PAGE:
mitoNEET is a novel target of type II diabetes drug pioglitazone, and localizes on mitochondrial outer membrane via the N-terminal transmembrane a-helix. Genetics studies have shown that mitoNEET has a crucial regulatory role for energy metabolism in mitochondria, and has been associated with not only type II diabetes, but also human breast cancer proliferation and neurodegenerative diseases. The soluble C-terminal mitoNEET contains a [2Fe-2S] cluster with an unusual ligand arrangement of three cysteine and one histidine residues. Nevertheless, specific function of mitoNEET remains largely elusive. Preliminary studies indicated that the mitoNEET [2Fe-2S] clusters are fully reduced when expressed in Escherichia coli cells, and that the reduced mitoNEET [2Fe-2S] clusters are highly sensitive to nitric oxide, a physiological free radical that has been associated with a number of human diseases including diabetes. Upon exposure to nitric oxide, the mitoNEET [2Fe-2S] clusters are readily modified forming the mitoNEET-bound dinitrosyl iron complex (DNIC). The goal of this application is to test a hypothesis that the mitoNEET [2Fe-2S] cluster may act as a novel sensor of nitric oxide to modulate energy metabolism in mitochondria. There are two specific aims:
Aim 1 is to determine the specific reactivity of the mitoNEET [2Fe-2S] clusters with nitric oxide. The proposed research will determine the kinetics of the reaction between the reduced mitoNEET [2Fe-2S] clusters and nitric oxide and investigate modification of the mitoNEET [2Fe-2S] clusters in cultured cells by nitric oxide. Potential regulation of the nitric oxide-mediated modification of the mitoNEET [2Fe-2S] clusters by the type II diabetes drug pioglitazone will also be explored.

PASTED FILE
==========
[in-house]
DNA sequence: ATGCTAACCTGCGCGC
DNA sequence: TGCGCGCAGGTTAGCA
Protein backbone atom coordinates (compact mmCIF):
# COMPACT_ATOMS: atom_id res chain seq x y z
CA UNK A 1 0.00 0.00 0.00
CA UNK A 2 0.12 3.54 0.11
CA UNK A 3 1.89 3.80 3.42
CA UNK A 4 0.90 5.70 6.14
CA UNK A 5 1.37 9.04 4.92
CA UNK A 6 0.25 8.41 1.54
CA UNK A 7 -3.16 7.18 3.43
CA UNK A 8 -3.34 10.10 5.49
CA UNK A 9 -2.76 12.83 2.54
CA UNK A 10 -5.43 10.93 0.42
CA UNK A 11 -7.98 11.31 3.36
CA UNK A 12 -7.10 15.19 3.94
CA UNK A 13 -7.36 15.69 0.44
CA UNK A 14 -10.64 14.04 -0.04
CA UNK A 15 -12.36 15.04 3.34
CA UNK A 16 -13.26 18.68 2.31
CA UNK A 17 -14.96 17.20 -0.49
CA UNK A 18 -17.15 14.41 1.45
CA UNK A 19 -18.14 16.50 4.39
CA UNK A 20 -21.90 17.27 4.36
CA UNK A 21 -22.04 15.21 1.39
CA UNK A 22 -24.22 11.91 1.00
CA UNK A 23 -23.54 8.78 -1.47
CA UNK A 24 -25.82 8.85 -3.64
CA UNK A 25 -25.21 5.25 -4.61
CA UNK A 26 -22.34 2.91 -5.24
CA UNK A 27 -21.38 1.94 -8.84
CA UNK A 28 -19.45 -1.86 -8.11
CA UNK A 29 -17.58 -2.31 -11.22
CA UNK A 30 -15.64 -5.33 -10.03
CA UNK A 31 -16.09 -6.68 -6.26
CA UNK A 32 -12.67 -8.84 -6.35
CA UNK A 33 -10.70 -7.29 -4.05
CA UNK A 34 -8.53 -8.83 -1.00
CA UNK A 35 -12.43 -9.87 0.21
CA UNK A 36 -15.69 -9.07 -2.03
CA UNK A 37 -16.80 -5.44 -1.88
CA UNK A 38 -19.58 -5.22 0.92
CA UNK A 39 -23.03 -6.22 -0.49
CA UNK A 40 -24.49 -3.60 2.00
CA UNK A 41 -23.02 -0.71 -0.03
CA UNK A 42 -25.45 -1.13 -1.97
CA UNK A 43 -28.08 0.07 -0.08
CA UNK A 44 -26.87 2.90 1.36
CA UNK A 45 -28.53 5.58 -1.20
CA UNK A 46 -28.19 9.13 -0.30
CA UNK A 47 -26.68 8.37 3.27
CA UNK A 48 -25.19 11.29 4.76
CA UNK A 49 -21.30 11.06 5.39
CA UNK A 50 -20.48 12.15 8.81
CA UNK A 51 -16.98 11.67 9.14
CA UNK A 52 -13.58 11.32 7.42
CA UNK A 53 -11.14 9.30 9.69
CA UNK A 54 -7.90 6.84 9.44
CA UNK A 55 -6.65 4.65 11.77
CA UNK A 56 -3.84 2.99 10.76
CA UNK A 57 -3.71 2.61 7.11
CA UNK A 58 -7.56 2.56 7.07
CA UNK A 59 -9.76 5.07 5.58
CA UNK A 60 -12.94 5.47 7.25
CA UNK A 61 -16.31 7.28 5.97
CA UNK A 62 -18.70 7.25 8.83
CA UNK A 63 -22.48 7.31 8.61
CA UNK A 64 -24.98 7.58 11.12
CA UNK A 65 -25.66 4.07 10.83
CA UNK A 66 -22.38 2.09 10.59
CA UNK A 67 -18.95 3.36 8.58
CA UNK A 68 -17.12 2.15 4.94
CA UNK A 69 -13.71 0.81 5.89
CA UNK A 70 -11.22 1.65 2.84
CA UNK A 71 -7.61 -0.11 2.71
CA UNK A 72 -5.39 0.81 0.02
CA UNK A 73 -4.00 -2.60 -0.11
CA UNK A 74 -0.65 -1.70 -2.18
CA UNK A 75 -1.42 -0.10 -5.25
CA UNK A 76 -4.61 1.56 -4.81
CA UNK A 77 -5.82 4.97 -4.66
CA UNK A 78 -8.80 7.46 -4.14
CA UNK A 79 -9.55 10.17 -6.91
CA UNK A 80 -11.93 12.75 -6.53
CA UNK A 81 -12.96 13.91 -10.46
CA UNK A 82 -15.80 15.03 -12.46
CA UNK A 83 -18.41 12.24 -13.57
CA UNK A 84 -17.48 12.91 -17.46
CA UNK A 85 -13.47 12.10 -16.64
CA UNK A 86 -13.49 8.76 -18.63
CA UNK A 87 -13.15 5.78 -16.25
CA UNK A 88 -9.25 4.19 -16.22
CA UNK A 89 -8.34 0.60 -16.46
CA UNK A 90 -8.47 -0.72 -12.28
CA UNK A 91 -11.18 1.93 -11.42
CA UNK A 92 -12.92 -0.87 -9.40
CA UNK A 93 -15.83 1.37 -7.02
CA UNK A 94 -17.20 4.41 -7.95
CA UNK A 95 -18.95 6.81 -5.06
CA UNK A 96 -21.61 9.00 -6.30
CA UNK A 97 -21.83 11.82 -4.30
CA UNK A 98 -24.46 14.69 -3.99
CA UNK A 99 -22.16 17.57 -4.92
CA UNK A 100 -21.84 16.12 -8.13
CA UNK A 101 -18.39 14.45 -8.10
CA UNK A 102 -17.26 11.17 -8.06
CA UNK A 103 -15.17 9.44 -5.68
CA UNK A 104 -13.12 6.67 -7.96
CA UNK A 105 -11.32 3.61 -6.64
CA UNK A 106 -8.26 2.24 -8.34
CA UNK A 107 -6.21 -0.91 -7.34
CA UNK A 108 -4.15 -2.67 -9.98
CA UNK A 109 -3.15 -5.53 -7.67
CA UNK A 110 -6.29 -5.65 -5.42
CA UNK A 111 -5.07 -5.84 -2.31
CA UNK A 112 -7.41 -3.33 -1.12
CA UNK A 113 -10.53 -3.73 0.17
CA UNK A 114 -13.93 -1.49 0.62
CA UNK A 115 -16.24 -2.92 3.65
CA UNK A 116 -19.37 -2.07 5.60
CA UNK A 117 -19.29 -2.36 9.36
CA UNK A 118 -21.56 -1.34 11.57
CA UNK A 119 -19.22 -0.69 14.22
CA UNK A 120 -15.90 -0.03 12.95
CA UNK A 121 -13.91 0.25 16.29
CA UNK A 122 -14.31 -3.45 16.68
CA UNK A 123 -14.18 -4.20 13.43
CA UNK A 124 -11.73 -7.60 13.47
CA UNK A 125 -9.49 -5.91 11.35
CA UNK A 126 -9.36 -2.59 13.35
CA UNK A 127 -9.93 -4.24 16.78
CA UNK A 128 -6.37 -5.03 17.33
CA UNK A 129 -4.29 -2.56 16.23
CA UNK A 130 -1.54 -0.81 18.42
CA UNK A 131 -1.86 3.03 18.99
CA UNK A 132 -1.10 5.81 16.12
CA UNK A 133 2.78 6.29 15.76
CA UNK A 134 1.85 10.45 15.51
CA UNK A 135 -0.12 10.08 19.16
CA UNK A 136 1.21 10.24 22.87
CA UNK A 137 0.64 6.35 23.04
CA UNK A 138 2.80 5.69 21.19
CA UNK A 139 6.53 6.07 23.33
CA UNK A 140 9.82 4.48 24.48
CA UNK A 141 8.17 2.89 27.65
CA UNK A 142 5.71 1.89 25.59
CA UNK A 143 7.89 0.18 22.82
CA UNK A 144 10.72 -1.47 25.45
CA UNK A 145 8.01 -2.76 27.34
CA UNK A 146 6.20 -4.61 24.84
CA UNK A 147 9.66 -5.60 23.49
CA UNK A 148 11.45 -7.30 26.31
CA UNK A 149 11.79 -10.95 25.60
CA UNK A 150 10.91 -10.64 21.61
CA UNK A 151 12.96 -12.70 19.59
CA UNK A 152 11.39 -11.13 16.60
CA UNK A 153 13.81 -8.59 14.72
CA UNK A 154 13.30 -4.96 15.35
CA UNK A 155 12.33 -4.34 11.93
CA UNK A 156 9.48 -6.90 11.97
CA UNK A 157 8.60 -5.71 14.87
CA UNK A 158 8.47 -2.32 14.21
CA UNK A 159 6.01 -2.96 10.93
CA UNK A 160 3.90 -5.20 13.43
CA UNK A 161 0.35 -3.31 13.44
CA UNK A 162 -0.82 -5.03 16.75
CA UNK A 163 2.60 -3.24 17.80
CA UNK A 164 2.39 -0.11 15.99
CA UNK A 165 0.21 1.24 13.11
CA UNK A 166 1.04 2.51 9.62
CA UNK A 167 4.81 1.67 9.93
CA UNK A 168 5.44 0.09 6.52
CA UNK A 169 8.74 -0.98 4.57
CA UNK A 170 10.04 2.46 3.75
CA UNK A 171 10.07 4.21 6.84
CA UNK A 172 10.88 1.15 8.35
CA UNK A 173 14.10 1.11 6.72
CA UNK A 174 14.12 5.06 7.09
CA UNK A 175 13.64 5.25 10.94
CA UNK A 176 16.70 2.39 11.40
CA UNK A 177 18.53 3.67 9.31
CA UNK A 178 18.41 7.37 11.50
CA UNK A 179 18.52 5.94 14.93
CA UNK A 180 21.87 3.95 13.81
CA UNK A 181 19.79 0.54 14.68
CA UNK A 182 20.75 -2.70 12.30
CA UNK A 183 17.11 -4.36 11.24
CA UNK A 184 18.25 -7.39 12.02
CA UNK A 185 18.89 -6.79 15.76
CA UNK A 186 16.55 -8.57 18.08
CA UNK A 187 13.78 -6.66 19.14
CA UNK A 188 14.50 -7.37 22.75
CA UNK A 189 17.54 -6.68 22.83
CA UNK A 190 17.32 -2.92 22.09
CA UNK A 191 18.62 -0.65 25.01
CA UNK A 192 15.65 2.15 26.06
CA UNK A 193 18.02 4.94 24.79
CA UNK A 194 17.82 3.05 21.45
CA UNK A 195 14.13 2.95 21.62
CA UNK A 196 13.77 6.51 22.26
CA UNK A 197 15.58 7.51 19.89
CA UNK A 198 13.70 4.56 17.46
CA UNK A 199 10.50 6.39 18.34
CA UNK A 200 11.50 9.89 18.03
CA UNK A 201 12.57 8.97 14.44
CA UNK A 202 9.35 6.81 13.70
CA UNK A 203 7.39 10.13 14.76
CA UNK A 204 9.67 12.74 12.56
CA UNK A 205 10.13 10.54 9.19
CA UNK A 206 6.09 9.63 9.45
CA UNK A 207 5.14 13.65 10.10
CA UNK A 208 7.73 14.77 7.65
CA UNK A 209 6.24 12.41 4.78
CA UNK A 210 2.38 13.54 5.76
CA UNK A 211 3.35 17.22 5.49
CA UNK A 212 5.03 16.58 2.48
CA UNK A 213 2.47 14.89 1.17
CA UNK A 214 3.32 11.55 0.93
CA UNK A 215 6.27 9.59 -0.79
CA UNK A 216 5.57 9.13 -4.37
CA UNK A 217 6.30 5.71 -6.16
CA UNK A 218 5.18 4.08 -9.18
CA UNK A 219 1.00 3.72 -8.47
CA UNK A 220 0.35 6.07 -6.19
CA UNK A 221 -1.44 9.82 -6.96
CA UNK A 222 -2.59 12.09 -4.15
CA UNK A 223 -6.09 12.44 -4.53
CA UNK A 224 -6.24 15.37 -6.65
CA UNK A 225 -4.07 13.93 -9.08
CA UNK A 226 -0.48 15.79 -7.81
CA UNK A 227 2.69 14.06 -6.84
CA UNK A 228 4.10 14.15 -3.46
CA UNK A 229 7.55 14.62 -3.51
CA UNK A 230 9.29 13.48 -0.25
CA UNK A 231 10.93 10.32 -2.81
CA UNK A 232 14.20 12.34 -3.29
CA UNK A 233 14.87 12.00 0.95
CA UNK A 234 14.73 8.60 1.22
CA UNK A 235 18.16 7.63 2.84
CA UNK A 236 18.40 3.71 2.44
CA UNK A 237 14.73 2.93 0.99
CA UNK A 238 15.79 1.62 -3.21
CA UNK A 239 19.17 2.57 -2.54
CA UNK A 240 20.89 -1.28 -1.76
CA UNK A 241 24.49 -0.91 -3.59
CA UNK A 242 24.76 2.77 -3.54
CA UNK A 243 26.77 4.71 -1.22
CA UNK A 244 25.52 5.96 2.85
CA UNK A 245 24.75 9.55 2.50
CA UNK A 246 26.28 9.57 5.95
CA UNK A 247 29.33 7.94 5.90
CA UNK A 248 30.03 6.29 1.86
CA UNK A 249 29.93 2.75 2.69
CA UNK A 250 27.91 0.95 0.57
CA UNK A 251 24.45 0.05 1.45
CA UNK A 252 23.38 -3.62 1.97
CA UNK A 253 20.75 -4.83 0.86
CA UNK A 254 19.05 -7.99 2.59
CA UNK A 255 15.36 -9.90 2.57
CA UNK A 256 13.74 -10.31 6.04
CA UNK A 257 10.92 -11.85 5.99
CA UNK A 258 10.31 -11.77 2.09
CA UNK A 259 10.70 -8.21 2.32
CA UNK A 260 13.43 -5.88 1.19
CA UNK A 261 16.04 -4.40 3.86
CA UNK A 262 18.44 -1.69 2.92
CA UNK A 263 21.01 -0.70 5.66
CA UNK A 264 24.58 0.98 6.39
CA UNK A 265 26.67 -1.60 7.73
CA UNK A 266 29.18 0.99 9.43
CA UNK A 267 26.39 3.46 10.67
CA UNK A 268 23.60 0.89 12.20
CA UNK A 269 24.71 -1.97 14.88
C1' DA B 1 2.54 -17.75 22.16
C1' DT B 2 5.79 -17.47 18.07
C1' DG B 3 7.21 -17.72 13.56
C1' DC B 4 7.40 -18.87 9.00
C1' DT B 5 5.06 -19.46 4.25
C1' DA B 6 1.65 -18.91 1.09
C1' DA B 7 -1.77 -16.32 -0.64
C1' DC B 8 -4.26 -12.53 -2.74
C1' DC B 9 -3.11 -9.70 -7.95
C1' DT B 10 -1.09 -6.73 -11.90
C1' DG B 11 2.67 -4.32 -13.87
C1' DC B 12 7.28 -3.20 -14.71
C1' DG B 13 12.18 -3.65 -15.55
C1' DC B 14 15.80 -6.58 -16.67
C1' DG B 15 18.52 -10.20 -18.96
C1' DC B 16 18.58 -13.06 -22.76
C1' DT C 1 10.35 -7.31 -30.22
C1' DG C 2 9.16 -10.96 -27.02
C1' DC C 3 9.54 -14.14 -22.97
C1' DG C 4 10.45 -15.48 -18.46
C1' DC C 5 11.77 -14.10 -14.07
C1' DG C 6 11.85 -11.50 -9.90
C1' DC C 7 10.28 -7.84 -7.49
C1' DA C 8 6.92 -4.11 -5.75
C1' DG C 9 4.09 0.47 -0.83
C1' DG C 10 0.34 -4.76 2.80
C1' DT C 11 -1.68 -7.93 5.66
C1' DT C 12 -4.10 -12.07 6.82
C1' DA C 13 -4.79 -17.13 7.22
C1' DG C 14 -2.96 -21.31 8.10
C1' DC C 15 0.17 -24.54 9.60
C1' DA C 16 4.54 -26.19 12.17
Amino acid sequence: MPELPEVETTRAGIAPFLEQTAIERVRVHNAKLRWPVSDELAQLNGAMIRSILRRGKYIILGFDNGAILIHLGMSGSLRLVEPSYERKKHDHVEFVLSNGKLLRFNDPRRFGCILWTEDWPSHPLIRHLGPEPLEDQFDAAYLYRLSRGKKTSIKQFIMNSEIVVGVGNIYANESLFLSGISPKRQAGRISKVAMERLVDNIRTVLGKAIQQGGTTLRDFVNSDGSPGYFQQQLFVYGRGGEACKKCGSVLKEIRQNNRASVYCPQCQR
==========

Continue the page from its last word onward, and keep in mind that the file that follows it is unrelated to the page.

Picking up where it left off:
Aim 2 is to investigate the repair mechanism for the nitric oxide-modified [2Fe-2S] clusters in mitoNEET. To repair the nitric oxide-modified [2Fe-2S] clusters in mitoNEET, the modified lesion dinitrosyl iron complex (DNIC) in the protein must be removed before a new [2Fe-2S] cluster may be assembled. The proposed experiments will focus on how DNIC in mitoNEET may be removed by biological thiols via thiol ligand exchange. Biochemical analyses will be combined with the in vivo siRNA approaches to investigate the specific activity and physiological relevance of biological thiols in mediating removal of DNIC from mitoNEET. Success of the proposed research is expected to illustrate a potentially novel signal pathway of NO in mitochondria via the mitoNEET [2Fe-2S] clusters, to establish a link between NO signal and type II diabetes via the modification of the mitoNEET [2Fe-2S] clusters, and to provide information for developing new therapeutic treatments for type II diabetes. The results will also lay groundwork to unravel the potential regulatory roles of two mitoNEET-related mitochondrial proteins, the Wolfram Syndrome 2-related Miner1 and the function unknown protein Miner2, in human cells.
Human mitochondrial outer membrane protein mitoNEET is a new target of type II diabetes drug pioglitazone, and contains an unusual [2Fe-2S] cluster. The focus of this application is to test a hypothesis that the mitoNEET [2Fe-2S] cluster may act as a sensor of nitric oxide to regulate energy metabolism in mitochondria. The proposed research is expected to reveal a potentially novel link between nitric oxide and type II diabetics and to provide fundamental information for developing new therapeutic approaches for type II diabetes.